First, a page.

Stranger Things (Netflix). Like you, dear reader, we binged it all (including the two-hour season finale) in less than two days. In this season, more than any other, we kept asking ourselves: why don’t we know whether this is a good show or a bad show? It definitely was good at one point. Now we can’t tell. But Hopper, Eleven, and Dustin are our favorites, and we’ll be loyal to the bitter end.
Westworld (HBO) has its mojo back! Just kidding. This season is ridiculously bad. We keep coming back for one reason only: Thandie Newton.
Forecasting Love and Weather (JTBC/Netflix). This Korean soap opera, fervently recommended by Albert’s haircutter in Nangang,1 is about the love affairs among the staff of a government weather agency (KMA). Apparently—I learned this from the show—Korea’s unique geography makes it the toughest country in the world to predict weather.
If you’re an auteur type and you watch this, please don’t hate me. Actually, just don’t watch it. But if you’re a fan of Korean soaps and want something to fold laundry to, it’s kind of perfect. It’s no Crash Landing on You, but it does explore the sacrifices working women have to make, and quite profoundly at that; for a Korean soap, it’s pretty modern. As usual, the main characters are so beautiful you have a hard time feeling sorry for them when their love lives are challenging. But the supporting cast steals the show; one particularly satisfying late-season hookup involves, thank God, ordinary-looking people.
I especially love the situation-room scenes, where a bunch of meteorologists freak out over where a typhoon will land. You find yourself considering questions that have never crossed your mind: will there be a cyclone following a migratory anticyclone? How badly will the cold season hurt the radish farmers? Why doesn’t Korea issue a national fog advisory? See, these are fun questions!2 This is not an irredeemable show!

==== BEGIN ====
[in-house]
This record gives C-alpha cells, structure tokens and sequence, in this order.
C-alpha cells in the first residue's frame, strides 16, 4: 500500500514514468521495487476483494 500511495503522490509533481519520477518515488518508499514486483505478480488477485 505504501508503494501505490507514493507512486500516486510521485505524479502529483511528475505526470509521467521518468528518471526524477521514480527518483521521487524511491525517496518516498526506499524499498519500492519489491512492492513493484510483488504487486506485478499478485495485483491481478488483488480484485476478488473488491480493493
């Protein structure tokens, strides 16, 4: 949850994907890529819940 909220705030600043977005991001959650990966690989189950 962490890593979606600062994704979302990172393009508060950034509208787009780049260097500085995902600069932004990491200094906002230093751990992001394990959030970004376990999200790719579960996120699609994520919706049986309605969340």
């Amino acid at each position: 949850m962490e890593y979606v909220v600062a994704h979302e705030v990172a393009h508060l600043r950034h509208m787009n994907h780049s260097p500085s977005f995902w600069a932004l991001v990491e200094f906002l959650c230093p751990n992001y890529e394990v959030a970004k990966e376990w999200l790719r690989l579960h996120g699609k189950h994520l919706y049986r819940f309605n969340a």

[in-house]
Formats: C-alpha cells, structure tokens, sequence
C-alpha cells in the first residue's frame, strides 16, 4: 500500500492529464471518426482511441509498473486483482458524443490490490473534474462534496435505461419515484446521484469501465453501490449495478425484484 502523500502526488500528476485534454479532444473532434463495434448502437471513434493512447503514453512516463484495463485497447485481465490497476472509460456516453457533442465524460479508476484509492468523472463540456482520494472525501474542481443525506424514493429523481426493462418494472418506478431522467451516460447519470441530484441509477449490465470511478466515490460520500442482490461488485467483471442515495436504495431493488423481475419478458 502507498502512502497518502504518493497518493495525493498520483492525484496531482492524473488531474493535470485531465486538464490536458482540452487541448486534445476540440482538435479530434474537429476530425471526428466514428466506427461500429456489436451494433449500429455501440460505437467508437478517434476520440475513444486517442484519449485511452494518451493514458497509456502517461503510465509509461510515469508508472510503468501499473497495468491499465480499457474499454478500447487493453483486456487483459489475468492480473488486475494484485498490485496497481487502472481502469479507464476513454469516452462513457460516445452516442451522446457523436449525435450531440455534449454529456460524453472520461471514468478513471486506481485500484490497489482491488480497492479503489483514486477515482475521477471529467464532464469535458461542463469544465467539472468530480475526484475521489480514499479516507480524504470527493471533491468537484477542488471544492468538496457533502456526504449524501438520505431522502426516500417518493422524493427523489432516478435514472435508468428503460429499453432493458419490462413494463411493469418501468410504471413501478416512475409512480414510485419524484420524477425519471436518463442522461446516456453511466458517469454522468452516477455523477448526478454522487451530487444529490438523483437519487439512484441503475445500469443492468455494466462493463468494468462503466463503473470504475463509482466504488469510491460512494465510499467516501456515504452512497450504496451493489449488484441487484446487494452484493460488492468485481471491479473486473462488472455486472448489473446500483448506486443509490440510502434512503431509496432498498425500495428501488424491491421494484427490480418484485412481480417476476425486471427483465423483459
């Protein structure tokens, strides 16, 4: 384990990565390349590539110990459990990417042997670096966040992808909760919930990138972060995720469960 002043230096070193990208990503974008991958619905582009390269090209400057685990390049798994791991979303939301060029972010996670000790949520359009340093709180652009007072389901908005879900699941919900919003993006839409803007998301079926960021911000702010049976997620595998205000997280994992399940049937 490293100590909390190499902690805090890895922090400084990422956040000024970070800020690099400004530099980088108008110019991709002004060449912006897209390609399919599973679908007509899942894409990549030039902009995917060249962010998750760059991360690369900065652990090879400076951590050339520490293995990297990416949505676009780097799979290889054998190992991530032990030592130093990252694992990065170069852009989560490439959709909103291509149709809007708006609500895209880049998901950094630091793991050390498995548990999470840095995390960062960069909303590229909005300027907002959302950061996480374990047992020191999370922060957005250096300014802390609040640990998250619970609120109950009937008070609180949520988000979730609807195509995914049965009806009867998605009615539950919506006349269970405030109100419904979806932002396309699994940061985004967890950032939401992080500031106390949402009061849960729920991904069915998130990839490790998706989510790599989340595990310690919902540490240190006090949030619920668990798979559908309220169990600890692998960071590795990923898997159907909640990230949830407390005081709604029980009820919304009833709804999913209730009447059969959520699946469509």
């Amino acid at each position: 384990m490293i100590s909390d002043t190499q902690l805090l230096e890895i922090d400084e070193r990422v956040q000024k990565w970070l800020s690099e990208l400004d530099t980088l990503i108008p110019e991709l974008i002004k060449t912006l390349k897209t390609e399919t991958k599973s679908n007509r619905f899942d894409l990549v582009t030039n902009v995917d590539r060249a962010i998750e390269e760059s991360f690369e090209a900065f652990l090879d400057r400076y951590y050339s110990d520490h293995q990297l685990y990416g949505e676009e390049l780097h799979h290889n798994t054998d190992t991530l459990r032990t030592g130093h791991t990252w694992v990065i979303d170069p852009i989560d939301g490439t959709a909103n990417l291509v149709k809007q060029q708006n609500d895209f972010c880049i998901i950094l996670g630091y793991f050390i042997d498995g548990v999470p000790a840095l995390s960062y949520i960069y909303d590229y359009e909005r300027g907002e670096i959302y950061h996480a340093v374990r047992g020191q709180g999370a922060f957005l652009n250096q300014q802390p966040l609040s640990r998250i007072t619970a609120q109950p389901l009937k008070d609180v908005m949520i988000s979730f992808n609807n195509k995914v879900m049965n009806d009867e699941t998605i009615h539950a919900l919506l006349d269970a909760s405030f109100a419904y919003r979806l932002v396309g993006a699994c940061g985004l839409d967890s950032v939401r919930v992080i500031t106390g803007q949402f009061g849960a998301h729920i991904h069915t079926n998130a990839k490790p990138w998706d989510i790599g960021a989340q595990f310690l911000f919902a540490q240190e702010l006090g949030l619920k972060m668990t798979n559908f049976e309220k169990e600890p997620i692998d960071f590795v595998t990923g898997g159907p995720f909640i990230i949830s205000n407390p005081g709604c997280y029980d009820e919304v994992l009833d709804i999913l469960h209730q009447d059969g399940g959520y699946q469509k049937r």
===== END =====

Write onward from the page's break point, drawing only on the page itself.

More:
The metaphors relating weather to love can be heavy-handed, but once in a while they’re sweet and funny. If this quarantine continues, I plan to make a bingo card. (“A blizzard of feelings swirls through me.” “Lovers, like the ozone layer and earth, must maintain an optimal distance.” “Weather is so unpredictable… like love!”) Next time I’m in South Korea and my weather forecast is incorrect, I’m going to feel a lot of sympathy for the staff over at the KMA.
Television for parents of young children
People often assume baby P. is constantly doing educational activities because her parents like to read. Not so! We’re crappy parents! In quarantine and non-quarantine alike, she watches endless servings of television. Of the roughly ten sentences she can currently utter, one is “Baby watch TV?” Another is “iPad, please?” (But don’t worry: just as often there’s no “please.”)
Sarah and Duck (BBC) is the show in P.’s repertoire that we genuinely adore. It’s playful, surreal, inspired, and charmingly animated. We keep intending to write a love letter to the show’s creators, but for now a summary will have to suffice: Sarah and her bestie, a silent duck, befriend a cast of characters including a mopey moon, a talking rainbow, a coterie of shallots (don’t ask, we don’t get it either), and a donkey. They have human friends too, include a Japanese dancer and a French baker. Sarah and Duck go on adventures, such as persuading the moon to take up painting again (he lost his confidence) and teaching a donkey to jump (he … also lost his confidence). Other scenes involve opera, robots, insect jazz bands, and silent films. Everything about this show is magic.
Her other animated favorite is the movie Back to the Outback (Netflix)—or, as she calls it, “snake show!” She’s been watching it on repeat during quarantine. (Albert rationalizes this by arguing that she’s getting into more “longform” content; the film is over an hour, which certainly does seem like an improvement over those torturous three-minute Peppa Pig clips—or, worse, clips of people playing with Peppa Pig figurines—that she watches on YouTube Kids.)